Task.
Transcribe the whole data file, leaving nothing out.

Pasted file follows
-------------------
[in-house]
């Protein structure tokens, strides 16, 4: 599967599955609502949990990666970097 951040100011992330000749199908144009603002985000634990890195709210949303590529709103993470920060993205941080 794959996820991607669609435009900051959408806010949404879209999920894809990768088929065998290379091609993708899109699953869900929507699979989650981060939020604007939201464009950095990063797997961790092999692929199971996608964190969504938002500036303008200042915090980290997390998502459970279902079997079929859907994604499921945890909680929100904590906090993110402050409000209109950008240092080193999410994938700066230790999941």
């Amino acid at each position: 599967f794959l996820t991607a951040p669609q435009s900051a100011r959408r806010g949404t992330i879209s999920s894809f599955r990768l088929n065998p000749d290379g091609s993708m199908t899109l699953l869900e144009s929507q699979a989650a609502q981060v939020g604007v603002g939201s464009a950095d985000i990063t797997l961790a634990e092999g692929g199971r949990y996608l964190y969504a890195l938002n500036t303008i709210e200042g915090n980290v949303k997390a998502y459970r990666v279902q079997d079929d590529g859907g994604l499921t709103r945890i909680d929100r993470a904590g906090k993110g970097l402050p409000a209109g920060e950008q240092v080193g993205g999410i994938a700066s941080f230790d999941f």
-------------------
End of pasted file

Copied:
[in-house]
């Protein structure tokens, strides 16, 4: 599967599955609502949990990666970097 951040100011992330000749199908144009603002985000634990890195709210949303590529709103993470920060993205941080 794959996820991607669609435009900051959408806010949404879209999920894809990768088929065998290379091609993708899109699953869900929507699979989650981060939020604007939201464009950095990063797997961790092999692929199971996608964190969504938002500036303008200042915090980290997390998502459970279902079997079929859907994604499921945890909680929100904590906090993110402050409000209109950008240092080193999410994938700066230790999941």
């Amino acid at each position: 599967f794959l996820t991607a951040p669609q435009s900051a100011r959408r806010g949404t992330i879209s999920s894809f599955r990768l088929n065998p000749d290379g091609s993708m199908t899109l699953l869900e144009s929507q699979a989650a609502q981060v939020g604007v603002g939201s464009a950095d985000i990063t797997l961790a634990e092999g692929g199971r949990y996608l964190y969504a890195l938002n500036t303008i709210e200042g915090n980290v949303k997390a998502y459970r990666v279902q079997d079929d590529g859907g994604l499921t709103r945890i909680d929100r993470a904590g906090k993110g970097l402050p409000a209109g920060e950008q240092v080193g993205g999410i994938a700066s941080f230790d999941f």